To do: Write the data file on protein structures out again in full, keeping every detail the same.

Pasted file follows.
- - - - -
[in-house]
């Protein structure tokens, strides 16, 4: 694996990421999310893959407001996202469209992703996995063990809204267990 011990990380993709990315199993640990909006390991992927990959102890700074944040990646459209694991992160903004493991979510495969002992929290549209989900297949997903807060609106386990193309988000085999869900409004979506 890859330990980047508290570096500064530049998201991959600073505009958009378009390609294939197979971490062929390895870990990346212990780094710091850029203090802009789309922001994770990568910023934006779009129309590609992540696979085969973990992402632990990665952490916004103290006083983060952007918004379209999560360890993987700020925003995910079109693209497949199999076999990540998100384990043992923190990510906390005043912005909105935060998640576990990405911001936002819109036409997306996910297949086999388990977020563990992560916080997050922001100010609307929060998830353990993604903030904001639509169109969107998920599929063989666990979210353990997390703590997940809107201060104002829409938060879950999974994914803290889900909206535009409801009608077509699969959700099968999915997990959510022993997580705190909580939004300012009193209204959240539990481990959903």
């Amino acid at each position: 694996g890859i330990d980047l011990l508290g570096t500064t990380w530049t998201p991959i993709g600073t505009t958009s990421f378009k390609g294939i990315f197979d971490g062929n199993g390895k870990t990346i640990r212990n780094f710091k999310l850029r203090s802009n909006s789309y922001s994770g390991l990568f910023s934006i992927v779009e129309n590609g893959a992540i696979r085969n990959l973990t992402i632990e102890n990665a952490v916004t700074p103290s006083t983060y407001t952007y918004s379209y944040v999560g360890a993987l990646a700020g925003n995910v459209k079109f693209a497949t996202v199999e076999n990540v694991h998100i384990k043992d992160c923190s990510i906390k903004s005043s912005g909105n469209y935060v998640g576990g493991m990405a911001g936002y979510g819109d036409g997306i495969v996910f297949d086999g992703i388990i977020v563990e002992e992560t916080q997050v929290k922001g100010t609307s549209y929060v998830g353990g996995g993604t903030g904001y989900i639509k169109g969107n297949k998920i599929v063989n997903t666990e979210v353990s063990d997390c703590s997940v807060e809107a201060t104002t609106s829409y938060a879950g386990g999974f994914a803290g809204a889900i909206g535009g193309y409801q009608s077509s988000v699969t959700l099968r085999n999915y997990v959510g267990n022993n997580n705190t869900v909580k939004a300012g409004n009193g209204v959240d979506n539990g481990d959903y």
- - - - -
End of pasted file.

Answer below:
[in-house]
């Protein structure tokens, strides 16, 4: 694996990421999310893959407001996202469209992703996995063990809204267990 011990990380993709990315199993640990909006390991992927990959102890700074944040990646459209694991992160903004493991979510495969002992929290549209989900297949997903807060609106386990193309988000085999869900409004979506 890859330990980047508290570096500064530049998201991959600073505009958009378009390609294939197979971490062929390895870990990346212990780094710091850029203090802009789309922001994770990568910023934006779009129309590609992540696979085969973990992402632990990665952490916004103290006083983060952007918004379209999560360890993987700020925003995910079109693209497949199999076999990540998100384990043992923190990510906390005043912005909105935060998640576990990405911001936002819109036409997306996910297949086999388990977020563990992560916080997050922001100010609307929060998830353990993604903030904001639509169109969107998920599929063989666990979210353990997390703590997940809107201060104002829409938060879950999974994914803290889900909206535009409801009608077509699969959700099968999915997990959510022993997580705190909580939004300012009193209204959240539990481990959903």
């Amino acid at each position: 694996g890859i330990d980047l011990l508290g570096t500064t990380w530049t998201p991959i993709g600073t505009t958009s990421f378009k390609g294939i990315f197979d971490g062929n199993g390895k870990t990346i640990r212990n780094f710091k999310l850029r203090s802009n909006s789309y922001s994770g390991l990568f910023s934006i992927v779009e129309n590609g893959a992540i696979r085969n990959l973990t992402i632990e102890n990665a952490v916004t700074p103290s006083t983060y407001t952007y918004s379209y944040v999560g360890a993987l990646a700020g925003n995910v459209k079109f693209a497949t996202v199999e076999n990540v694991h998100i384990k043992d992160c923190s990510i906390k903004s005043s912005g909105n469209y935060v998640g576990g493991m990405a911001g936002y979510g819109d036409g997306i495969v996910f297949d086999g992703i388990i977020v563990e002992e992560t916080q997050v929290k922001g100010t609307s549209y929060v998830g353990g996995g993604t903030g904001y989900i639509k169109g969107n297949k998920i599929v063989n997903t666990e979210v353990s063990d997390c703590s997940v807060e809107a201060t104002t609106s829409y938060a879950g386990g999974f994914a803290g809204a889900i909206g535009g193309y409801q009608s077509s988000v699969t959700l099968r085999n999915y997990v959510g267990n022993n997580n705190t869900v909580k939004a300012g409004n009193g209204v959240d979506n539990g481990d959903y």